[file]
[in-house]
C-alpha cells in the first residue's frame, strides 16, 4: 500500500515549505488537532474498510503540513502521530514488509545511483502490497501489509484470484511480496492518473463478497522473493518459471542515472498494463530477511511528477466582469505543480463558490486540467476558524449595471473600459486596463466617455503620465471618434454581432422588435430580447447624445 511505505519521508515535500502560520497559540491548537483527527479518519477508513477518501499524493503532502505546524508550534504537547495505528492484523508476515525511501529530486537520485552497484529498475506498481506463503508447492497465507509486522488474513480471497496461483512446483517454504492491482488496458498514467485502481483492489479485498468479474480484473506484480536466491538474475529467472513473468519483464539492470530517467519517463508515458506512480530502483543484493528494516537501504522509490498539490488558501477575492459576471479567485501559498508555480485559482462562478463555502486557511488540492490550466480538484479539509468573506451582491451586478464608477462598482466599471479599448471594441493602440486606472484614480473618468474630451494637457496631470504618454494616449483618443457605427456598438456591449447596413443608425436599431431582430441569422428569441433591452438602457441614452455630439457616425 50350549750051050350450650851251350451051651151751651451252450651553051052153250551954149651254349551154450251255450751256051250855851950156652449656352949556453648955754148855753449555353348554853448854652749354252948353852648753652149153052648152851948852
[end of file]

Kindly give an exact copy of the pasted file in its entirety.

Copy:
[in-house]
C-alpha cells in the first residue's frame, strides 16, 4: 500500500515549505488537532474498510503540513502521530514488509545511483502490497501489509484470484511480496492518473463478497522473493518459471542515472498494463530477511511528477466582469505543480463558490486540467476558524449595471473600459486596463466617455503620465471618434454581432422588435430580447447624445 511505505519521508515535500502560520497559540491548537483527527479518519477508513477518501499524493503532502505546524508550534504537547495505528492484523508476515525511501529530486537520485552497484529498475506498481506463503508447492497465507509486522488474513480471497496461483512446483517454504492491482488496458498514467485502481483492489479485498468479474480484473506484480536466491538474475529467472513473468519483464539492470530517467519517463508515458506512480530502483543484493528494516537501504522509490498539490488558501477575492459576471479567485501559498508555480485559482462562478463555502486557511488540492490550466480538484479539509468573506451582491451586478464608477462598482466599471479599448471594441493602440486606472484614480473618468474630451494637457496631470504618454494616449483618443457605427456598438456591449447596413443608425436599431431582430441569422428569441433591452438602457441614452455630439457616425 50350549750051050350450650851251350451051651151751651451252450651553051052153250551954149651254349551154450251255450751256051250855851950156652449656352949556453648955754148855753449555353348554853448854652749354252948353852648753652149153052648152851948852